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As Expected, Kazakhstan's Ruling Party Takes Majority Of Seats In Parliamentary Vote

27.03.23 17:28
As expected, the ruling Amanat party won a majority of seats in parliamentary elections in Kazakhstan earlier this month, official results show, in a vote the Central Election Commission said had several "minor" violations but that some opposition politicians claimed was marred by issues.

The Central Election Commission said on March 27 that Amanat received 53.9 percent of the votes to win an allocation of 40 seats of the 69 seats on offer in parliament through the party list distribution system. In addition, according to the commission, candidates nominated by Amanat won 22 of the 29 seats on offer in single-mandate contests.

The March 19 vote followed a referendum in June 2022 that marked the end of special privileges for long-reigning former leader Nursultan Nazarbaev and snap presidential elections in November that handed 69-year-old incumbent Qasym-Zhomart Toqaev a fresh seven-year presidential term.

It was the first vote since 2004 in which candidates without party affiliations could stand for seats in the lower house, called the Mazhilis, as part of a package of electoral reforms initiated by Toqaev in the wake of the unrest in January 2022 that left at least 238 people dead.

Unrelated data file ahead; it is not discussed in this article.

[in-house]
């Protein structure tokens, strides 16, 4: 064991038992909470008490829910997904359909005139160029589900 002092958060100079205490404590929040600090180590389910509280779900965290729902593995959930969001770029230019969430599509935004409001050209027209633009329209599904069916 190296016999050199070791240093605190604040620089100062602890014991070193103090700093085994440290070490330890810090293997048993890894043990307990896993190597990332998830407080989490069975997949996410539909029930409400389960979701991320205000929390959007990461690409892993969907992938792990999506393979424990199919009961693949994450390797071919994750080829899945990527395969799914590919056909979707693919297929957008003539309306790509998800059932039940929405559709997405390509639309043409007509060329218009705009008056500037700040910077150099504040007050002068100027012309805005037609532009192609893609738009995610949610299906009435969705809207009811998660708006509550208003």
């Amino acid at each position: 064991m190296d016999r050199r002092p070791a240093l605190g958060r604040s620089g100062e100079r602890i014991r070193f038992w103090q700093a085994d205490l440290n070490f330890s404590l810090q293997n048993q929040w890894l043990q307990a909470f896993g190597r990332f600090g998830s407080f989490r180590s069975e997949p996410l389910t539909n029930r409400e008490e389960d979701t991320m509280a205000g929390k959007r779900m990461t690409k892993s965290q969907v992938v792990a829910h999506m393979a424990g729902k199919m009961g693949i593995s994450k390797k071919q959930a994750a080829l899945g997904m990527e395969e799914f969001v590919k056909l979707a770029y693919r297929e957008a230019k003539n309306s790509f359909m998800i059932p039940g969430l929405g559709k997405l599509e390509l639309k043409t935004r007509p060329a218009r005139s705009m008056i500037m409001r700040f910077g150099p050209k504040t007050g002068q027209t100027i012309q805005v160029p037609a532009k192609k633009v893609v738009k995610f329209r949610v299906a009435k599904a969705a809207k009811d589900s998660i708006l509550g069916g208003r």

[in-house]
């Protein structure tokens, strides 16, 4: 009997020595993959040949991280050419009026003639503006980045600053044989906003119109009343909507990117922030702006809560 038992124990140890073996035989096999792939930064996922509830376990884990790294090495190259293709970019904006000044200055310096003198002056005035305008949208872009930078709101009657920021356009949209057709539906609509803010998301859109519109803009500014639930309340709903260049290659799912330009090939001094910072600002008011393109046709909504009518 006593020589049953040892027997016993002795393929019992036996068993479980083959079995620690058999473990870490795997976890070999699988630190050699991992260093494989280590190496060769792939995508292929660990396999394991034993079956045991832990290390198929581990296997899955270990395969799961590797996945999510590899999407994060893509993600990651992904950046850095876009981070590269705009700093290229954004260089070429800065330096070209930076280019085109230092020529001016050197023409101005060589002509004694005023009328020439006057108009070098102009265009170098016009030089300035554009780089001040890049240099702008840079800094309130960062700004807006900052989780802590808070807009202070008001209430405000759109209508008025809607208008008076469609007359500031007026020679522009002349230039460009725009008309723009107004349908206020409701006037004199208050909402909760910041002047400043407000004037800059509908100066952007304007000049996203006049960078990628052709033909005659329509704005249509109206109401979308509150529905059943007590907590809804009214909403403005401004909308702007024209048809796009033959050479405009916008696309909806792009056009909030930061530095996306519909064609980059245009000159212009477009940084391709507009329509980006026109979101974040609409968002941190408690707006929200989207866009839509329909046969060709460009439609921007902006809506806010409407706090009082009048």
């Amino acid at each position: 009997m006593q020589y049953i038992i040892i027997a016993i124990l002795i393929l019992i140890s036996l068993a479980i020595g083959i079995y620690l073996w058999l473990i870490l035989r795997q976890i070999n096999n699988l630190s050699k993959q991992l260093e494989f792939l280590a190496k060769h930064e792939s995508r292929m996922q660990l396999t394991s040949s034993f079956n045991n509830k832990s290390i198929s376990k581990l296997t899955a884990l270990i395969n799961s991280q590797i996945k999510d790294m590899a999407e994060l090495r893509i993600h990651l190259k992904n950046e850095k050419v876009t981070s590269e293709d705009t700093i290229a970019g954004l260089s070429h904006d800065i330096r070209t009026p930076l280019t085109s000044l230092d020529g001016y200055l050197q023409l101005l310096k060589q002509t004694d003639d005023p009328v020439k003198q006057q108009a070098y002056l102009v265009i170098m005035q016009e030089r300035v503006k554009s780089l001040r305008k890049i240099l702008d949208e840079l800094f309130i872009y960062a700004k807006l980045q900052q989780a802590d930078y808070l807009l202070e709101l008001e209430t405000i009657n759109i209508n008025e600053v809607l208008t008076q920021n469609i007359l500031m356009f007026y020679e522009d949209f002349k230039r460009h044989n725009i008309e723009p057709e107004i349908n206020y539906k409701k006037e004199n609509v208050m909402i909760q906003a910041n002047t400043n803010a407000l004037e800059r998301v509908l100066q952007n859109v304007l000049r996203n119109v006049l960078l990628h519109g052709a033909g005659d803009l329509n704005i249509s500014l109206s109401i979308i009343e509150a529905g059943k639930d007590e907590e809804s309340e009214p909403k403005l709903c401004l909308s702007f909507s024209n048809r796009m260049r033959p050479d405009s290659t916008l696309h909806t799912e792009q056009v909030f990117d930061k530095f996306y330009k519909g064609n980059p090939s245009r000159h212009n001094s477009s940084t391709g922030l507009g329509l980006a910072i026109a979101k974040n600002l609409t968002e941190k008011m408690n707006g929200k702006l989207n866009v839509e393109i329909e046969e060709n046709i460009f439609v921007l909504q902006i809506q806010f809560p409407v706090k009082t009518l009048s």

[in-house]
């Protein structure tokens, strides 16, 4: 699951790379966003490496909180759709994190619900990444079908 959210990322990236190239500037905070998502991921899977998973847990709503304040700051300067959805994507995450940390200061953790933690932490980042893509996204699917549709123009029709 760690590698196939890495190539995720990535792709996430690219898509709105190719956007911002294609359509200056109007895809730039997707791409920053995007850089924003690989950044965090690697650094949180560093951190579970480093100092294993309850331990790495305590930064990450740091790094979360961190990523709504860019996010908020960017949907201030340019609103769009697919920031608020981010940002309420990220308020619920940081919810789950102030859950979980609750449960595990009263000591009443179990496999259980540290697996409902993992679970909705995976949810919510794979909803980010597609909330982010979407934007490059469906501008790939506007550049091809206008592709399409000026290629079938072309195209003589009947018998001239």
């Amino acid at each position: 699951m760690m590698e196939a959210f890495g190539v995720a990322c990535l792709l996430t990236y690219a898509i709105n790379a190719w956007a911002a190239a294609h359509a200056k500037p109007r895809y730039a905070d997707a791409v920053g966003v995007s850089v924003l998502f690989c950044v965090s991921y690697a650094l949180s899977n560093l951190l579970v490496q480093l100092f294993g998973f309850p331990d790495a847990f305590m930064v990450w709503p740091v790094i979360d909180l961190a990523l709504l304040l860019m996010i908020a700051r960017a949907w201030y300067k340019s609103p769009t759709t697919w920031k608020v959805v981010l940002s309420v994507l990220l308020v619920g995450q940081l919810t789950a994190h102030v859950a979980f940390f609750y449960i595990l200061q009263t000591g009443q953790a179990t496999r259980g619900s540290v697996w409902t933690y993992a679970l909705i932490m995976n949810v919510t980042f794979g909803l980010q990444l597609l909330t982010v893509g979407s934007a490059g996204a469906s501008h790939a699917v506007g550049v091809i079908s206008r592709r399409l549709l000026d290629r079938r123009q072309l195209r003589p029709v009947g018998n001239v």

The second-place Auyl party won eight seats in the party-list distribution after it took 10.9 percent of the votes; the Respublika party won six seats with 8.59 percent; the Ak Zhol party won six seats with 8.41 percent; the People's Party of Kazakhstan won five seats with 6.8 percent; and four mandates were handed to the opposition Nationwide Social Democratic Party (JSDP), which had 5.2 percent of the votes.

The return of single-mandate district races added some dynamism to a ballot dominated by system candidates in a country where no elections have been deemed free or fair by international election monitors since Kazakhstan gained independence more than 30 years ago.

But several opposition-minded figures were excluded from races at the parliament and city council level on administrative pretexts, while others complained of government pressure on their campaigns.

Several candidates said after the elections that they would not recognize the results because of "various violations" of voting laws and that they would launch a court appeal because "the votes of independent candidates were stolen."

The various violations include improper counting of ballots and government pressure on public employees to vote for certain parties.

The Oraganization for Security and Cooperation in Europe (OSCE) noted after the vote that "limits on the exercise of constitutionally guaranteed fundamental freedoms remain and some political groups continue to be prevented from participating as political parties in elections."

While the voting "was organized in a smooth manner overall," the OSCE said "significant procedural irregularities were observed."

Of the seven parties to compete in the elections, the most well-established is the ruling Amanat party, a renamed version of the Nur Otan party led by Nazarbaev, who remained powerful even after stepping down and allowing Toqaev to succeed him in 2019.

Last year’s crisis effectively ended the political career of Nazarbaev, who relinquished his remaining positions to Toqaev, while denying rumors of a rift with his protege, RFE/RL reports.